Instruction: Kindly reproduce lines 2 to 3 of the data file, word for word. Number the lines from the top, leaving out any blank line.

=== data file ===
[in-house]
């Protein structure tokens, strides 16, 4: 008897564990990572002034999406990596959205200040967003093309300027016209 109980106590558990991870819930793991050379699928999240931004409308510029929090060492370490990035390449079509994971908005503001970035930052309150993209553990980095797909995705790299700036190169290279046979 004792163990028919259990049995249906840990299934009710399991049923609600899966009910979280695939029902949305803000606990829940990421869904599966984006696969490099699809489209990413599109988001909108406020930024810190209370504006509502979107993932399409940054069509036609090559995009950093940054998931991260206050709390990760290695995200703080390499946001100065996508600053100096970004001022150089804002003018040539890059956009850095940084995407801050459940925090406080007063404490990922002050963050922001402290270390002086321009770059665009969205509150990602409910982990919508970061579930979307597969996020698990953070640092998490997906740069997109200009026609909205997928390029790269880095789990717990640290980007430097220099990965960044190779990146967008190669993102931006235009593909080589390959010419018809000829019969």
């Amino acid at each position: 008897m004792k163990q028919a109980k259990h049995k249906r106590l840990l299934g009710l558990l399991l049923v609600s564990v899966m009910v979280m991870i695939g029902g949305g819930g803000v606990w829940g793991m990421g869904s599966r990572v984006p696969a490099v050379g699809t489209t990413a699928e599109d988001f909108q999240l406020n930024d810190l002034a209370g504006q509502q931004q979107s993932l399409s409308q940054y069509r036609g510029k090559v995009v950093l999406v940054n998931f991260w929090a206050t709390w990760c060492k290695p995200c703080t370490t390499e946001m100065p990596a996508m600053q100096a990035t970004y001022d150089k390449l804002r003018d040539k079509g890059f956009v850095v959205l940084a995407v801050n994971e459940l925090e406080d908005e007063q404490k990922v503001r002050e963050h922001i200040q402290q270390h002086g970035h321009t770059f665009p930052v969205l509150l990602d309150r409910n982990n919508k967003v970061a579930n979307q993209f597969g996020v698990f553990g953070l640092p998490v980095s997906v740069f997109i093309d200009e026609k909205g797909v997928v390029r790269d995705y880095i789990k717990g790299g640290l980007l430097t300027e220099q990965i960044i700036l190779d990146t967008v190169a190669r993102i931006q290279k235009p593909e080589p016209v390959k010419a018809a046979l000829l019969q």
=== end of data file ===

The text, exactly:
């Protein structure tokens, strides 16, 4: 008897564990990572002034999406990596959205200040967003093309300027016209 109980106590558990991870819930793991050379699928999240931004409308510029929090060492370490990035390449079509994971908005503001970035930052309150993209553990980095797909995705790299700036190169290279046979 004792163990028919259990049995249906840990299934009710399991049923609600899966009910979280695939029902949305803000606990829940990421869904599966984006696969490099699809489209990413599109988001909108406020930024810190209370504006509502979107993932399409940054069509036609090559995009950093940054998931991260206050709390990760290695995200703080390499946001100065996508600053100096970004001022150089804002003018040539890059956009850095940084995407801050459940925090406080007063404490990922002050963050922001402290270390002086321009770059665009969205509150990602409910982990919508970061579930979307597969996020698990953070640092998490997906740069997109200009026609909205997928390029790269880095789990717990640290980007430097220099990965960044190779990146967008190669993102931006235009593909080589390959010419018809000829019969």
């Amino acid at each position: 008897m004792k163990q028919a109980k259990h049995k249906r106590l840990l299934g009710l558990l399991l049923v609600s564990v899966m009910v979280m991870i695939g029902g949305g819930g803000v606990w829940g793991m990421g869904s599966r990572v984006p696969a490099v050379g699809t489209t990413a699928e599109d988001f909108q999240l406020n930024d810190l002034a209370g504006q509502q931004q979107s993932l399409s409308q940054y069509r036609g510029k090559v995009v950093l999406v940054n998931f991260w929090a206050t709390w990760c060492k290695p995200c703080t370490t390499e946001m100065p990596a996508m600053q100096a990035t970004y001022d150089k390449l804002r003018d040539k079509g890059f956009v850095v959205l940084a995407v801050n994971e459940l925090e406080d908005e007063q404490k990922v503001r002050e963050h922001i200040q402290q270390h002086g970035h321009t770059f665009p930052v969205l509150l990602d309150r409910n982990n919508k967003v970061a579930n979307q993209f597969g996020v698990f553990g953070l640092p998490v980095s997906v740069f997109i093309d200009e026609k909205g797909v997928v390029r790269d995705y880095i789990k717990g790299g640290l980007l430097t300027e220099q990965i960044i700036l190779d990146t967008v190169a190669r993102i931006q290279k235009p593909e080589p016209v390959k010419a018809a046979l000829l019969q």